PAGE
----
On the summer solstice, the sun sets between the second largest of the pyramids and the Great Pyramid. As it does, it creates the Egyptian hieroglyph for the first act of creation—the two pyramids act as the mounds either side of the sun as it rose for the first time. However, in this case the sun is setting not rising, indicating that this is a process of creation, but in reverse. Instead it depicts the sun going back to the source of creation.
In the esoteric Christian text Pistis Sophia, Jesus teaches his disciples that there are twenty-four mysteries, and that the first mystery is also the last mystery—that is, from where everything came, is also where it returns, just as the sun returns to its point of origin each day after twenty-four hours, and also every year.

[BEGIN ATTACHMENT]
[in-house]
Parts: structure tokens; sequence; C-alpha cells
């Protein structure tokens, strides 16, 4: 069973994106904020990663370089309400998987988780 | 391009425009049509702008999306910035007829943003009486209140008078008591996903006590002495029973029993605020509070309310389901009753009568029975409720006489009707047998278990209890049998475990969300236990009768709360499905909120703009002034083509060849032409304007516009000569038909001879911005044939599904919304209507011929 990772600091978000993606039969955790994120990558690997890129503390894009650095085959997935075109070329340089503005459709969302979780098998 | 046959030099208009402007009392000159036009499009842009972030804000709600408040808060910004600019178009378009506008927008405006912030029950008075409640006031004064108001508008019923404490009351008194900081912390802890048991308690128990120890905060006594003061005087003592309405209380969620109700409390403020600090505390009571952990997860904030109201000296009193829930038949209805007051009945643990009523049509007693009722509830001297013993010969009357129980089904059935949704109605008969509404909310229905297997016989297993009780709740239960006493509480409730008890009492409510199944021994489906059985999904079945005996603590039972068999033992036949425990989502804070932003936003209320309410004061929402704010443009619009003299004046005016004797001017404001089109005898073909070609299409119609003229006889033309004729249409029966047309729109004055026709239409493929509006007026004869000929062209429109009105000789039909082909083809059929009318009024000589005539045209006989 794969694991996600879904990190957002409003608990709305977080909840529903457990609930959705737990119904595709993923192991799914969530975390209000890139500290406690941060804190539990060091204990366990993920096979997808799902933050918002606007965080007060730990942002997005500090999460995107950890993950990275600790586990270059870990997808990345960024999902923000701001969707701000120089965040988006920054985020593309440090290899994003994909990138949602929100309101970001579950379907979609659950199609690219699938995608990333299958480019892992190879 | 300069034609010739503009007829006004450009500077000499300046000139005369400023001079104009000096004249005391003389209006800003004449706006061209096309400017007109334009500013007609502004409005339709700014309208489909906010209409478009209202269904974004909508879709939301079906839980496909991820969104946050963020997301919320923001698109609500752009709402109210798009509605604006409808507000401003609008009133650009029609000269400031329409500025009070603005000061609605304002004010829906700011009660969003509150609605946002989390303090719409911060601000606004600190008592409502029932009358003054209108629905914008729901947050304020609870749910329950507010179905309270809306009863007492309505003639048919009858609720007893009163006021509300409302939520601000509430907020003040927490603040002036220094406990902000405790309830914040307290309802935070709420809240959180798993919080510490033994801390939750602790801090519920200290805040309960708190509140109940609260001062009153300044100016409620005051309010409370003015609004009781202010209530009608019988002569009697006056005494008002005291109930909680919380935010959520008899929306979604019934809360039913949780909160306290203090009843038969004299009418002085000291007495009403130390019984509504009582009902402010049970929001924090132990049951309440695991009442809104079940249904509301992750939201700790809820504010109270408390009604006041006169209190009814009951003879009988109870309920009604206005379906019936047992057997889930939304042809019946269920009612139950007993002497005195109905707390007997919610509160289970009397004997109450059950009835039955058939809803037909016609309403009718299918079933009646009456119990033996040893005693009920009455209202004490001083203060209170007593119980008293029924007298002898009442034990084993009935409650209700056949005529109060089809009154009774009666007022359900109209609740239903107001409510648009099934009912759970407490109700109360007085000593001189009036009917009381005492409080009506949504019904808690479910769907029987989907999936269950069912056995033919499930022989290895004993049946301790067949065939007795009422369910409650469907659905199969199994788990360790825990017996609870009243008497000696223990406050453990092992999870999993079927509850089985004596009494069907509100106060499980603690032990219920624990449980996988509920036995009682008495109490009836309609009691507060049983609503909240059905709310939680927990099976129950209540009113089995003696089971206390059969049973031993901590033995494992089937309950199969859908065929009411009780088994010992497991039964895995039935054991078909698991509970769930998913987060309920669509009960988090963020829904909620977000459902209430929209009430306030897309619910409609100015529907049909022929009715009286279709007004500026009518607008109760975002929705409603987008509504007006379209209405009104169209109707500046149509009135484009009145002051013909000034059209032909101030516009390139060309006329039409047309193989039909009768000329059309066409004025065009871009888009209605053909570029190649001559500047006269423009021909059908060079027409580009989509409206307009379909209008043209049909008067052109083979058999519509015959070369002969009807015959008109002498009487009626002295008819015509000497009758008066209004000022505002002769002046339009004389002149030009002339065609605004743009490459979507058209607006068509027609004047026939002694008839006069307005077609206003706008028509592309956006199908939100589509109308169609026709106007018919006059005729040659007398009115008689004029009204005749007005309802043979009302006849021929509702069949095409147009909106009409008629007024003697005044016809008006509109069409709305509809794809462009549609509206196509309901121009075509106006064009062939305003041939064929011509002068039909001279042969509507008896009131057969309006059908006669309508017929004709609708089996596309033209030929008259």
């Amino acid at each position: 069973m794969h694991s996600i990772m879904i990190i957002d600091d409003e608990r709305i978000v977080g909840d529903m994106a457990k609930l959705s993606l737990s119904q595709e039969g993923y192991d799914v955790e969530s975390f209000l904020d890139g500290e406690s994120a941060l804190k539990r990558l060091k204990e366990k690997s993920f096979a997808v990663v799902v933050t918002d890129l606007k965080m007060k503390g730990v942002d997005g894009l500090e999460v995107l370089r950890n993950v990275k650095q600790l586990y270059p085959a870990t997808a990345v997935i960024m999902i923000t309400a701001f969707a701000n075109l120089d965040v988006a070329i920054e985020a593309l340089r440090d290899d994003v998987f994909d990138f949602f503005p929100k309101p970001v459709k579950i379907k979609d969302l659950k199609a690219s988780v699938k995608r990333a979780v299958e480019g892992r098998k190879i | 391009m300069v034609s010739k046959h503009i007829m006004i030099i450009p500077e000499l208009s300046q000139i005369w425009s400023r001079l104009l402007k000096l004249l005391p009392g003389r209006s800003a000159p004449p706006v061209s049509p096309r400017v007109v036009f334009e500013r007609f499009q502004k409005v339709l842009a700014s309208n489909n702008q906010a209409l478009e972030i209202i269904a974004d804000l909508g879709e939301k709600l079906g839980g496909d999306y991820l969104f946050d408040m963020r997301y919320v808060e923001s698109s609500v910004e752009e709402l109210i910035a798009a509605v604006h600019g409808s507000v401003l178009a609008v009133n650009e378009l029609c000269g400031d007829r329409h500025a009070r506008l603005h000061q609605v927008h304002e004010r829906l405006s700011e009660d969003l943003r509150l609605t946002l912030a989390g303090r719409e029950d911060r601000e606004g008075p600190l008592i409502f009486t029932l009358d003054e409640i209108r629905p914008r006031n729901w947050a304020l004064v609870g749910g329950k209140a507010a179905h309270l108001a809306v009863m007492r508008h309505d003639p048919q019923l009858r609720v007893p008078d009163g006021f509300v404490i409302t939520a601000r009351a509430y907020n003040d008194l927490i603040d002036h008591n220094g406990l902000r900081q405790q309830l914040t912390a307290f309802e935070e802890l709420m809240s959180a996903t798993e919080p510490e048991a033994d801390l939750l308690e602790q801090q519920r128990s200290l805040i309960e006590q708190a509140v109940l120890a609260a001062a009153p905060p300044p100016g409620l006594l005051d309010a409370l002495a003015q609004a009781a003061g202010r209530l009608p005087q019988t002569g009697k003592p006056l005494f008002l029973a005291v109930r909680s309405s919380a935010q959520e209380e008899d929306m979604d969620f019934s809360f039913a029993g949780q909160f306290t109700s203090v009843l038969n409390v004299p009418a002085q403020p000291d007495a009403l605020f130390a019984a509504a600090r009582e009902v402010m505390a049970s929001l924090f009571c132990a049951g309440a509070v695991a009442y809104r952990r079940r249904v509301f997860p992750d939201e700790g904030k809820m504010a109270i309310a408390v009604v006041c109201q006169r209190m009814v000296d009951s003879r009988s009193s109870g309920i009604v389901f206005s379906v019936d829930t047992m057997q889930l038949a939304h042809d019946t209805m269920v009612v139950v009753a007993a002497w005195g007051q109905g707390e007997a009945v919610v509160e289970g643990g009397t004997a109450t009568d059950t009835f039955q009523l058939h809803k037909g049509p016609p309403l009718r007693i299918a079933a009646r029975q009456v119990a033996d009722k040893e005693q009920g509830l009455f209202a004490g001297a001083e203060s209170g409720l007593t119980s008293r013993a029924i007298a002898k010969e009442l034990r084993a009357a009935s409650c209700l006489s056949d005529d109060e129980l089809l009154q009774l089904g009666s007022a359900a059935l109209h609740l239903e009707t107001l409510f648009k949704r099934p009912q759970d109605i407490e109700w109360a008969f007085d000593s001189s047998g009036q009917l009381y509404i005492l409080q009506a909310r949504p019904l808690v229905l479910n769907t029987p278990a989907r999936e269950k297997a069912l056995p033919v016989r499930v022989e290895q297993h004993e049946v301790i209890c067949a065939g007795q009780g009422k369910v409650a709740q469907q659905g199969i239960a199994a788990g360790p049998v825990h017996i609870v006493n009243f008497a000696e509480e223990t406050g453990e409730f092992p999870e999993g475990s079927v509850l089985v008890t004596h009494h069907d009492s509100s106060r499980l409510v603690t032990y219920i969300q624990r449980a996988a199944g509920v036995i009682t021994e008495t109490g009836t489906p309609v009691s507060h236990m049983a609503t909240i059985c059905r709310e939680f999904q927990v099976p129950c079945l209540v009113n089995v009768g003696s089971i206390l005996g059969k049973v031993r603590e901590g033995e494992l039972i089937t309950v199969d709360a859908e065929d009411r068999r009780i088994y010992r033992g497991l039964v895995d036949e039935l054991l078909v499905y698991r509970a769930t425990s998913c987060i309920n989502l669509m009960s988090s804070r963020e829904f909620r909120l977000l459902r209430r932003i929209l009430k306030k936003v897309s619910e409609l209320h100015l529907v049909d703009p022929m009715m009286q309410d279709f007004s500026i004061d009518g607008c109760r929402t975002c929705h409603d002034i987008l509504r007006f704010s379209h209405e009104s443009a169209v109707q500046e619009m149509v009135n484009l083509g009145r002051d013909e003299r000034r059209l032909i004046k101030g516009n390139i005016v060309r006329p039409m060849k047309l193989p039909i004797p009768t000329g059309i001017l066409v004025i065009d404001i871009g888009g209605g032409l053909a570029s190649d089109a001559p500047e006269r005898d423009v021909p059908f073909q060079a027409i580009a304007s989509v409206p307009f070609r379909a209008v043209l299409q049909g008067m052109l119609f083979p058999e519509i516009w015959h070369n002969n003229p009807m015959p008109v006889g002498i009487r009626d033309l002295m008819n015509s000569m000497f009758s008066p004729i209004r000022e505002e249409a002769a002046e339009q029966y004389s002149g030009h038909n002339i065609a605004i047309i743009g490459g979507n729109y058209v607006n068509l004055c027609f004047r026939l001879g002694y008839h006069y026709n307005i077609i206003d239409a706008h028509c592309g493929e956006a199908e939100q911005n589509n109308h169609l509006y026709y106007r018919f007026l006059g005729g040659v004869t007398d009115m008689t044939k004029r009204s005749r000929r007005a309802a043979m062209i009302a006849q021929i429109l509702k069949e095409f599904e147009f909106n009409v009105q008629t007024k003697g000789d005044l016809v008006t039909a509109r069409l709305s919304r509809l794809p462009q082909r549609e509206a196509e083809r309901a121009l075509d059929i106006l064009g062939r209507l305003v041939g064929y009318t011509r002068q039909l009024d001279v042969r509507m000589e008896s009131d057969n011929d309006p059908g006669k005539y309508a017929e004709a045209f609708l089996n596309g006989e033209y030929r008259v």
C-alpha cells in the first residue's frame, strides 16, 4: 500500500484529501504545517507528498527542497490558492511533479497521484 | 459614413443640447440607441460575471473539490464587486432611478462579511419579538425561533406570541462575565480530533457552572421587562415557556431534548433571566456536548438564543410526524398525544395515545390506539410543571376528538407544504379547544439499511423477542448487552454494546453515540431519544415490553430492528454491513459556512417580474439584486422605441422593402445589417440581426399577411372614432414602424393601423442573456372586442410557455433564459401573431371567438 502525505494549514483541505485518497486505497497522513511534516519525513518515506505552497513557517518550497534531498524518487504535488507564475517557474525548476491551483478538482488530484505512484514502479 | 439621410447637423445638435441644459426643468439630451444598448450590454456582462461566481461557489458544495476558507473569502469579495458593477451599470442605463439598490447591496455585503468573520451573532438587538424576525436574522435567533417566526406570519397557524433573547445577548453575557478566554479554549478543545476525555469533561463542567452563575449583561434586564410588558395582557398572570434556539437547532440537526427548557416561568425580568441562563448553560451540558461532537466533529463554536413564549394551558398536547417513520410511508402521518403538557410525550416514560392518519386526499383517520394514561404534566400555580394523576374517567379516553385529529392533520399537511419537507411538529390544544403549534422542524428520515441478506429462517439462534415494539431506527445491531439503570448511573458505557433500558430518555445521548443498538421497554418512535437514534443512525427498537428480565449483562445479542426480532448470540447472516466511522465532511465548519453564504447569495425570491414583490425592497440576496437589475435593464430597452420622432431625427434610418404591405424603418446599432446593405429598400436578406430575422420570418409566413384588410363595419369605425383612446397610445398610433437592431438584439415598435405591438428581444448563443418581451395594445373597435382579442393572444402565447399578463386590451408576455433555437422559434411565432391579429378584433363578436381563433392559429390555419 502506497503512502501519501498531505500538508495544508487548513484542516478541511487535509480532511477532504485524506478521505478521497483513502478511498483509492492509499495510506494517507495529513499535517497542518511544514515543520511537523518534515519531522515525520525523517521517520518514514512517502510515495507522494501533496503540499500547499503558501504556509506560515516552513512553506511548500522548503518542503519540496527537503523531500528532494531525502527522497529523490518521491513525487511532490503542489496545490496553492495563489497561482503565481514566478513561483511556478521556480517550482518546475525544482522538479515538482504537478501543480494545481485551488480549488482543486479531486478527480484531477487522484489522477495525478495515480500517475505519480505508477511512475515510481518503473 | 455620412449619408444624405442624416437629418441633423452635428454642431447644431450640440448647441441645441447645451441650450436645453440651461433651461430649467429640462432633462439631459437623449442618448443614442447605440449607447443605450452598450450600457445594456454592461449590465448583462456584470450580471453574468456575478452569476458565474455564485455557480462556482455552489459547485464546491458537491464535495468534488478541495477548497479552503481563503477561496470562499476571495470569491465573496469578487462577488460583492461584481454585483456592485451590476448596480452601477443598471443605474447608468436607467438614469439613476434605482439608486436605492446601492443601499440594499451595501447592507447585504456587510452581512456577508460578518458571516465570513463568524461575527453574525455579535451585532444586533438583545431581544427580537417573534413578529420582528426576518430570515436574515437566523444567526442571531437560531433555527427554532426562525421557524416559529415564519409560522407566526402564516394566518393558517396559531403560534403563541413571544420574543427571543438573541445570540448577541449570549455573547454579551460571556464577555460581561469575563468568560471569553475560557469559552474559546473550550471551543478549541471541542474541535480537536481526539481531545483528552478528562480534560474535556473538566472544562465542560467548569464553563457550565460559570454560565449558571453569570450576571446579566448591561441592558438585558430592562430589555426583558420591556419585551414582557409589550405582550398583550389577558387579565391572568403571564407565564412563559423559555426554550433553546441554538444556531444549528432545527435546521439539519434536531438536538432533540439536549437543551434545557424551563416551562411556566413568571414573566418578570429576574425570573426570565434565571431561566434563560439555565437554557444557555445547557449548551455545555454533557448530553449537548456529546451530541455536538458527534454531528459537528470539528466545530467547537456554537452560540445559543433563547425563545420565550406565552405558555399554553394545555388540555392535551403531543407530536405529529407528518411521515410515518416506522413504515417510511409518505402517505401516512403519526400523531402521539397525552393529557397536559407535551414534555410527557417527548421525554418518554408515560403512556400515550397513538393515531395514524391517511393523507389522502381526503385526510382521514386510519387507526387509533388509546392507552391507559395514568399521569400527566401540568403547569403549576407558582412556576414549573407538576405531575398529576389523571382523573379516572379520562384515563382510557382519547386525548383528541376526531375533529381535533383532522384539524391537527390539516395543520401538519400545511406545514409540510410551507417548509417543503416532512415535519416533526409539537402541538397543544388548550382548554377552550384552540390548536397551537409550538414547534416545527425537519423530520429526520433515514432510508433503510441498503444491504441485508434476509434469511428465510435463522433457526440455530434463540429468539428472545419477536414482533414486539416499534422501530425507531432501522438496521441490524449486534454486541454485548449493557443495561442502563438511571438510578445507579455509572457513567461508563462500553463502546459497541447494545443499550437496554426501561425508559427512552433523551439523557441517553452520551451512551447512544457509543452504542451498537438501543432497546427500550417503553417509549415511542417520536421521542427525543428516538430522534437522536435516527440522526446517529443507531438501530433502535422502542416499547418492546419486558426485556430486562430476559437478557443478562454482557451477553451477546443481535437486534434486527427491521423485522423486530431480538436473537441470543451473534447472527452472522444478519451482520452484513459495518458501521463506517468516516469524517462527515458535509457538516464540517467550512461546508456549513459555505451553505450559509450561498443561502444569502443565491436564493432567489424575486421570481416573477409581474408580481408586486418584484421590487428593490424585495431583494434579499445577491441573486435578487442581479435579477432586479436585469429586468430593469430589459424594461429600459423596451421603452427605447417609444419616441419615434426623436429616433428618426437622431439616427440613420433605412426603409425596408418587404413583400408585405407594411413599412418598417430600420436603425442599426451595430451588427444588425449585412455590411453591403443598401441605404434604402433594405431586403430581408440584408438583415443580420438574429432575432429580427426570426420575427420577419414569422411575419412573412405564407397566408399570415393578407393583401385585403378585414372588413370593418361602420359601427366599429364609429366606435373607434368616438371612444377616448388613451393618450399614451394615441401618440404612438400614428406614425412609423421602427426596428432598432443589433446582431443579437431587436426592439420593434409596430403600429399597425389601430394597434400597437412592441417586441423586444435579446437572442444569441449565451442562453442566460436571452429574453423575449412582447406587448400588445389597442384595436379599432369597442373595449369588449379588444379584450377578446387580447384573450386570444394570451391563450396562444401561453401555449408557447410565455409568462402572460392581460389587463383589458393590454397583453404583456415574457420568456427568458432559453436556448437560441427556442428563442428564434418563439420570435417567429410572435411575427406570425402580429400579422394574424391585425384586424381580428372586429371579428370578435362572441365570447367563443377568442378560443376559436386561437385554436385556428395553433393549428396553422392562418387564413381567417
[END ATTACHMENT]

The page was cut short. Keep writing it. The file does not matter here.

“And Jesus said to his disciples: ‘I am come forth out of that First Mystery, which is the last mystery, that is the four-and-twentieth mystery.’ And his disciples have not known nor understood that anything existeth within that mystery; but they thought of that mystery, that it is the head of the universe and the head of all existence; and they thought it is the completion of all completions…”14
~ Pistis Sophia, translated by G.R.S. Mead
This completion of all completions applies not just to everything that exists, but also to the process of awakening consciousness.
Copyright © Mark & Angela Pritchard 2013
This is about 1/5 of the chapter on the spiritual meaning of the autumn equinox. Keep reading in the book The Path of the Spiritual Sun.